Antithrombin III deficiency in neonatal respiratory distress syndrome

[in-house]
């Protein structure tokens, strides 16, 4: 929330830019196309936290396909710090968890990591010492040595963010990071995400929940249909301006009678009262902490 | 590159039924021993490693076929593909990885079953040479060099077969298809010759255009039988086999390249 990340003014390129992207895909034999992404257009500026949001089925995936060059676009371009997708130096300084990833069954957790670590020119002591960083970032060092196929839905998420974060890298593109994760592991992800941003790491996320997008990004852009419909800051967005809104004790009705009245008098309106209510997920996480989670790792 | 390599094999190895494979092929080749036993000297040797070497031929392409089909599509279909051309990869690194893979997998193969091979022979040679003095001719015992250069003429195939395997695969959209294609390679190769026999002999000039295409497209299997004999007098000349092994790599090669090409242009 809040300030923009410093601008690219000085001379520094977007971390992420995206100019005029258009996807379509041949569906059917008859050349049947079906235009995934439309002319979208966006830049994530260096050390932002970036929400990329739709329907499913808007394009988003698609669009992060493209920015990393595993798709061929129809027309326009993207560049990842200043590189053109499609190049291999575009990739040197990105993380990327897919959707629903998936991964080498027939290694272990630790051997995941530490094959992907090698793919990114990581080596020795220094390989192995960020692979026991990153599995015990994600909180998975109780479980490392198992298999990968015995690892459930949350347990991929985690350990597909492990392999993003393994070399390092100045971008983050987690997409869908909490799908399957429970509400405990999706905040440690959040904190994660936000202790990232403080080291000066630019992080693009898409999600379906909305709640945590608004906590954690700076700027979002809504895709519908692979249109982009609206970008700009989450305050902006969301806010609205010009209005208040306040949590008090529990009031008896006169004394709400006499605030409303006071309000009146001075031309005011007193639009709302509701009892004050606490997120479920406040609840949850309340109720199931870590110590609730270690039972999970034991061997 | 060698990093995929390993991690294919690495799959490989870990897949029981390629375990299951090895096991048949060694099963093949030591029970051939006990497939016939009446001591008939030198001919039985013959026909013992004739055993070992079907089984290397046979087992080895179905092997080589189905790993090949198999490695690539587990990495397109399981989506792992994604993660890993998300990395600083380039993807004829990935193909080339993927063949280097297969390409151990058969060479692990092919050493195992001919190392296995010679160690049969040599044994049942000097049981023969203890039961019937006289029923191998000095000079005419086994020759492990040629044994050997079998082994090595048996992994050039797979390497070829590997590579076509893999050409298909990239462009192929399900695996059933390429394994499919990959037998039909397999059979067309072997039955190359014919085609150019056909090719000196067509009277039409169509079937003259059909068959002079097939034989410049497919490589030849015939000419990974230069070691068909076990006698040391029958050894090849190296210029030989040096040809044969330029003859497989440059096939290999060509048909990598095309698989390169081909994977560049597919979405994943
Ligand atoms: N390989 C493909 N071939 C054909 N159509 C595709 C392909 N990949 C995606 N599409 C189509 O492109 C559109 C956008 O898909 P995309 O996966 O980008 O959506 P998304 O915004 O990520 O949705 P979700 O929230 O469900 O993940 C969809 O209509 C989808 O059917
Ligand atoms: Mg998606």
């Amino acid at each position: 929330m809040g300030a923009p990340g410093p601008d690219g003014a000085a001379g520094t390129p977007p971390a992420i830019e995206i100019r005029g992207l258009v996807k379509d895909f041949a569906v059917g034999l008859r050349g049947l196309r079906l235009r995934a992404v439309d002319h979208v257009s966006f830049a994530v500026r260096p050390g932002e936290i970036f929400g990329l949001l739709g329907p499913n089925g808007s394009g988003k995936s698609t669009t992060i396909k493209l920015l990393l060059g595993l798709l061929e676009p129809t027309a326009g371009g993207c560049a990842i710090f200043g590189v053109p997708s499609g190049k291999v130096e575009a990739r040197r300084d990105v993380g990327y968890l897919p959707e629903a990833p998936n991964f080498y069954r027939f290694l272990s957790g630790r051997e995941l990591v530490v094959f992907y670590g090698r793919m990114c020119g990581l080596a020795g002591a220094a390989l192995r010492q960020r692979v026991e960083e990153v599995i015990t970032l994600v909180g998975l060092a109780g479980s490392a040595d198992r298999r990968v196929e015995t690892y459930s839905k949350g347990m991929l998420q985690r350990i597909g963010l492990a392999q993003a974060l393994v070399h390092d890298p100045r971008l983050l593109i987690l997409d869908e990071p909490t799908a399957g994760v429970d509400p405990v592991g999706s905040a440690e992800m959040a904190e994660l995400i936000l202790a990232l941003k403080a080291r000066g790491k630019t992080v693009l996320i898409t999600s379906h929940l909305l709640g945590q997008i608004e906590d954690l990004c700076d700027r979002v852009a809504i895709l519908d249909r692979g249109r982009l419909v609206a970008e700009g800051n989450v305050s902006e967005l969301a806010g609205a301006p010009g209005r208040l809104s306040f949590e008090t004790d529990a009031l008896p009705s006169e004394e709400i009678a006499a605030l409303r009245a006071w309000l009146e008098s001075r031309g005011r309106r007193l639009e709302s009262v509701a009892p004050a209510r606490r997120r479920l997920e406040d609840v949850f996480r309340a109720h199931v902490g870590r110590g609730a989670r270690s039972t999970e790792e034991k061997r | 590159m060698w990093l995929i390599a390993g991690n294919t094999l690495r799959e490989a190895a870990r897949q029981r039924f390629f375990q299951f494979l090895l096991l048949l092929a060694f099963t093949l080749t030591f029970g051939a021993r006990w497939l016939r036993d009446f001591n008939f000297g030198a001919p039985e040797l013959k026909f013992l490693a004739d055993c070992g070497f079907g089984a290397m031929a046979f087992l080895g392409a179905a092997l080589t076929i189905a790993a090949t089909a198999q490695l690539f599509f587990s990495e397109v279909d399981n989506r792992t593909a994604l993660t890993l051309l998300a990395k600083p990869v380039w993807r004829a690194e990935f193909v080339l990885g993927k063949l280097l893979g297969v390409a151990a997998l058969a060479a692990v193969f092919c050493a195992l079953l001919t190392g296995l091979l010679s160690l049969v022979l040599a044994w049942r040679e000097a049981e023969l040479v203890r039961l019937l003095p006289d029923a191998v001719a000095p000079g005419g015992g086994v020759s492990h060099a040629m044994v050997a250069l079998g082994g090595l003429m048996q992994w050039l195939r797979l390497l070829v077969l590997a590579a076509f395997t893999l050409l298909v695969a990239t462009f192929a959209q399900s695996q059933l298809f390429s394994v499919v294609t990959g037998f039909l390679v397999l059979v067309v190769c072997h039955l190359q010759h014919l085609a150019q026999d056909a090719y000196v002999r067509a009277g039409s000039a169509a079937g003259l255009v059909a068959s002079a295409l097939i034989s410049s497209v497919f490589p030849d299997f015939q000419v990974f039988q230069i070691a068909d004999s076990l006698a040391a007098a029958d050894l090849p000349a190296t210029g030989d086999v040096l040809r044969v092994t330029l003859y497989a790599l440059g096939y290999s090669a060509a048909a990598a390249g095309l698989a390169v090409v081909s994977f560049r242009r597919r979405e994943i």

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Neonatal respiratory distress syndrome (RDS) is an acute lung injury believed to result primarily from surfactant deficiency in the immature lung. Although surfactant replacement therapy has improved the outcome of this disease, RDS remains a major cause of neonatal mortality and morbidity. Preliminary experimental evidence suggests that unopposed intravascular thrombin activity may contribute to the progression of RDS by promoting high permeability pulmonary oedema and pulmonary hypertension. In the extravascular lung compartment, polymerizing fibrin may inhibit surfactant function. In addition, interstitial and alveolar thrombin formation and resulting fibrin deposition may contribute to the development of chronic lung disease through amplification of inflammation and fibrosis. There is good evidence that extravascular coagulation occurs during the course of RDS. Fibrin is a major component of the hyaline membranes, which are a hallmark of acute lung injury, and which can be regarded as locally produced clots. It has been less certain whether neonatal RDS is also associated with intravascular activation of the coagulation system. Although low levels of antithrombin III (AT III) have been reported in infants with RDS, direct evidence of increased intravascular thrombin formation has been lacking. However, recently, plasma concentrations of thrombin-antithrombin III (TAT) complexes have been measured in infants with RDS and correlated with RDS severity. TAT formation was significantly increased in severe neonatal RDS, while free AT III activity was decreased. These data are consistent with increased thrombin generation and resulting AT III consumption. Therefore, to regulate thrombin activity, infants with severe RDS may benefit from replacement therapy with AT III concentrate. This hypothesis has been strengthened by experiments that have demonstrated the efficacy of thrombin inhibition in several animal models of acute lung injury. However, controlled clinical trials will be required to determine whether thrombin is just a coincidental marker of neonatal RDS, or whether unopposed thrombin activity exacerbates the disease process.
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